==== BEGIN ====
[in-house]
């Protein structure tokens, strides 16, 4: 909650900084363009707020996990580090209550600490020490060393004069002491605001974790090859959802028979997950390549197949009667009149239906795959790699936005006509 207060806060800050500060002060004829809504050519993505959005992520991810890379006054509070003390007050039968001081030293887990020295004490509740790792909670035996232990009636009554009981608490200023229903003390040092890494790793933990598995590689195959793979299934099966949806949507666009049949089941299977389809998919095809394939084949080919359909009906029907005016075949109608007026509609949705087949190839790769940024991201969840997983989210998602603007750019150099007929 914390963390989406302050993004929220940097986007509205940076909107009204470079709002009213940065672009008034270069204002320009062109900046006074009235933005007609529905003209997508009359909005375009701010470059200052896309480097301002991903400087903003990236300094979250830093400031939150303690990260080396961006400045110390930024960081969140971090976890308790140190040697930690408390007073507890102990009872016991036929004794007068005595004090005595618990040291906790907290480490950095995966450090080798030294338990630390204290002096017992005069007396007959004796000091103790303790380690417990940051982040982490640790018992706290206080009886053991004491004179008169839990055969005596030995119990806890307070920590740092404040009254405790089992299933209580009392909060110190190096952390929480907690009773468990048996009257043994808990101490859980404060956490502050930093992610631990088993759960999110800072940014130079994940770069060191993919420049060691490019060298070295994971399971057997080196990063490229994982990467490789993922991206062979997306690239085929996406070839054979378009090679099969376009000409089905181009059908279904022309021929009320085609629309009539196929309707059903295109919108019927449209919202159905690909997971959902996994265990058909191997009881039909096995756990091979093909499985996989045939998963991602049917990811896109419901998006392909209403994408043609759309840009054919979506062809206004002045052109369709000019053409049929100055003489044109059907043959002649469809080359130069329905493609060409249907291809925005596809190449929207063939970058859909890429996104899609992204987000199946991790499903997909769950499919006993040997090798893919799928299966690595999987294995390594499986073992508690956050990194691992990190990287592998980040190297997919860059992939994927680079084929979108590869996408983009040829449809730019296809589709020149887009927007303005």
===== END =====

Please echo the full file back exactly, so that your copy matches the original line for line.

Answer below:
[in-house]
């Protein structure tokens, strides 16, 4: 909650900084363009707020996990580090209550600490020490060393004069002491605001974790090859959802028979997950390549197949009667009149239906795959790699936005006509 207060806060800050500060002060004829809504050519993505959005992520991810890379006054509070003390007050039968001081030293887990020295004490509740790792909670035996232990009636009554009981608490200023229903003390040092890494790793933990598995590689195959793979299934099966949806949507666009049949089941299977389809998919095809394939084949080919359909009906029907005016075949109608007026509609949705087949190839790769940024991201969840997983989210998602603007750019150099007929 914390963390989406302050993004929220940097986007509205940076909107009204470079709002009213940065672009008034270069204002320009062109900046006074009235933005007609529905003209997508009359909005375009701010470059200052896309480097301002991903400087903003990236300094979250830093400031939150303690990260080396961006400045110390930024960081969140971090976890308790140190040697930690408390007073507890102990009872016991036929004794007068005595004090005595618990040291906790907290480490950095995966450090080798030294338990630390204290002096017992005069007396007959004796000091103790303790380690417990940051982040982490640790018992706290206080009886053991004491004179008169839990055969005596030995119990806890307070920590740092404040009254405790089992299933209580009392909060110190190096952390929480907690009773468990048996009257043994808990101490859980404060956490502050930093992610631990088993759960999110800072940014130079994940770069060191993919420049060691490019060298070295994971399971057997080196990063490229994982990467490789993922991206062979997306690239085929996406070839054979378009090679099969376009000409089905181009059908279904022309021929009320085609629309009539196929309707059903295109919108019927449209919202159905690909997971959902996994265990058909191997009881039909096995756990091979093909499985996989045939998963991602049917990811896109419901998006392909209403994408043609759309840009054919979506062809206004002045052109369709000019053409049929100055003489044109059907043959002649469809080359130069329905493609060409249907291809925005596809190449929207063939970058859909890429996104899609992204987000199946991790499903997909769950499919006993040997090798893919799928299966690595999987294995390594499986073992508690956050990194691992990190990287592998980040190297997919860059992939994927680079084929979108590869996408983009040829449809730019296809589709020149887009927007303005």